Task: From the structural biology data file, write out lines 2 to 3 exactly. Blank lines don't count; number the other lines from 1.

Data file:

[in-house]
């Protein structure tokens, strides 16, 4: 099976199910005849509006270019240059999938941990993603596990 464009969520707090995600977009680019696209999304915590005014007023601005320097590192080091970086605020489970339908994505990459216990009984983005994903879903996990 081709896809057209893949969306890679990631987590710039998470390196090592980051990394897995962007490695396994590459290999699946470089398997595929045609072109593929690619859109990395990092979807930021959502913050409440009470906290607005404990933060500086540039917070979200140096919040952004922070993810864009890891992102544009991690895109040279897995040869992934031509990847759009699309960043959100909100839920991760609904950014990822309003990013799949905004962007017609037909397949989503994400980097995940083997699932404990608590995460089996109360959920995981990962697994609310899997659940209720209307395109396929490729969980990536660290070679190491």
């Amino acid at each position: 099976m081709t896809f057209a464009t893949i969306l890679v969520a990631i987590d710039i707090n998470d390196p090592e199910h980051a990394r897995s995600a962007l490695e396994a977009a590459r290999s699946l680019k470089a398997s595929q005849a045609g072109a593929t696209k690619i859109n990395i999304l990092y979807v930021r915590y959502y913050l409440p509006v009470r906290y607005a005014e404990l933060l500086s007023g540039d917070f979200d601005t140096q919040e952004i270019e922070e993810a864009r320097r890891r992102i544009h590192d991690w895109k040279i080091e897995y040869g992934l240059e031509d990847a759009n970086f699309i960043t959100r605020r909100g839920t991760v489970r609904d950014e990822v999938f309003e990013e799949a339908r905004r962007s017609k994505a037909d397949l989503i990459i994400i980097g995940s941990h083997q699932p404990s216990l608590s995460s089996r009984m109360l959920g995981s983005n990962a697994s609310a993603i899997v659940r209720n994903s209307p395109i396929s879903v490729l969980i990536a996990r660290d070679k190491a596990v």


């Protein structure tokens, strides 16, 4: 099976199910005849509006270019240059999938941990993603596990 464009969520707090995600977009680019696209999304915590005014007023601005320097590192080091970086605020489970339908994505990459216990009984983005994903879903996990 081709896809057209893949969306890679990631987590710039998470390196090592980051990394897995962007490695396994590459290999699946470089398997595929045609072109593929690619859109990395990092979807930021959502913050409440009470906290607005404990933060500086540039917070979200140096919040952004922070993810864009890891992102544009991690895109040279897995040869992934031509990847759009699309960043959100909100839920991760609904950014990822309003990013799949905004962007017609037909397949989503994400980097995940083997699932404990608590995460089996109360959920995981990962697994609310899997659940209720209307395109396929490729969980990536660290070679190491």
């Amino acid at each position: 099976m081709t896809f057209a464009t893949i969306l890679v969520a990631i987590d710039i707090n998470d390196p090592e199910h980051a990394r897995s995600a962007l490695e396994a977009a590459r290999s699946l680019k470089a398997s595929q005849a045609g072109a593929t696209k690619i859109n990395i999304l990092y979807v930021r915590y959502y913050l409440p509006v009470r906290y607005a005014e404990l933060l500086s007023g540039d917070f979200d601005t140096q919040e952004i270019e922070e993810a864009r320097r890891r992102i544009h590192d991690w895109k040279i080091e897995y040869g992934l240059e031509d990847a759009n970086f699309i960043t959100r605020r909100g839920t991760v489970r609904d950014e990822v999938f309003e990013e799949a339908r905004r962007s017609k994505a037909d397949l989503i990459i994400i980097g995940s941990h083997q699932p404990s216990l608590s995460s089996r009984m109360l959920g995981s983005n990962a697994s609310a993603i899997v659940r209720n994903s209307p395109i396929s879903v490729l969980i990536a996990r660290d070679k190491a596990v």